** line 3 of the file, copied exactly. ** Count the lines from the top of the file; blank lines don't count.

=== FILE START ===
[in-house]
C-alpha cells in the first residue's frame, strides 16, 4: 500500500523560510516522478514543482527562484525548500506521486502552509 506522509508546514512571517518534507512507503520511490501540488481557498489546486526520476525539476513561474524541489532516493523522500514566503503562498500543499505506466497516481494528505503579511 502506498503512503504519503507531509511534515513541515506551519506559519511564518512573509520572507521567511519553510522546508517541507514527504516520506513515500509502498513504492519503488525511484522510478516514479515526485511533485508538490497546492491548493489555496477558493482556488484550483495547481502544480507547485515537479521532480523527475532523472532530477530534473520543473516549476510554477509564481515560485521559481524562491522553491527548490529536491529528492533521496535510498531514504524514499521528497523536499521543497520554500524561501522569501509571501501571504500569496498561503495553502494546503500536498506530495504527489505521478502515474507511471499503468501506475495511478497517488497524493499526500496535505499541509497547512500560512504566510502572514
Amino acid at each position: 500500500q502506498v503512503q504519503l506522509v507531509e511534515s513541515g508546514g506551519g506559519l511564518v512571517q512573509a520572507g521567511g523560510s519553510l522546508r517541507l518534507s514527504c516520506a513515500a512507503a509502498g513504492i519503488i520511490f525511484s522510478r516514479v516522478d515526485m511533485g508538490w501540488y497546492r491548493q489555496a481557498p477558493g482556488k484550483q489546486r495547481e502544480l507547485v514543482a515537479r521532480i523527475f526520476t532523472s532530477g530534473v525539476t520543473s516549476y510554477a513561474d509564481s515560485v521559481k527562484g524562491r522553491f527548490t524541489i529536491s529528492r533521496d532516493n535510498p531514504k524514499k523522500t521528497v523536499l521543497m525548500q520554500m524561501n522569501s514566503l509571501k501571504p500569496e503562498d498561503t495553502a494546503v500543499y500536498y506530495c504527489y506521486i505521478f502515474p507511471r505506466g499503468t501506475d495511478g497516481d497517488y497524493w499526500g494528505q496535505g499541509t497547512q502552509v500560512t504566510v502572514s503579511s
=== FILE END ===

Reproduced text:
Amino acid at each position: 500500500q502506498v503512503q504519503l506522509v507531509e511534515s513541515g508546514g506551519g506559519l511564518v512571517q512573509a520572507g521567511g523560510s519553510l522546508r517541507l518534507s514527504c516520506a513515500a512507503a509502498g513504492i519503488i520511490f525511484s522510478r516514479v516522478d515526485m511533485g508538490w501540488y497546492r491548493q489555496a481557498p477558493g482556488k484550483q489546486r495547481e502544480l507547485v514543482a515537479r521532480i523527475f526520476t532523472s532530477g530534473v525539476t520543473s516549476y510554477a513561474d509564481s515560485v521559481k527562484g524562491r522553491f527548490t524541489i529536491s529528492r533521496d532516493n535510498p531514504k524514499k523522500t521528497v523536499l521543497m525548500q520554500m524561501n522569501s514566503l509571501k501571504p500569496e503562498d498561503t495553502a494546503v500543499y500536498y506530495c504527489y506521486i505521478f502515474p507511471r505506466g499503468t501506475d495511478g497516481d497517488y497524493w499526500g494528505q496535505g499541509t497547512q502552509v500560512t504566510v502572514s503579511s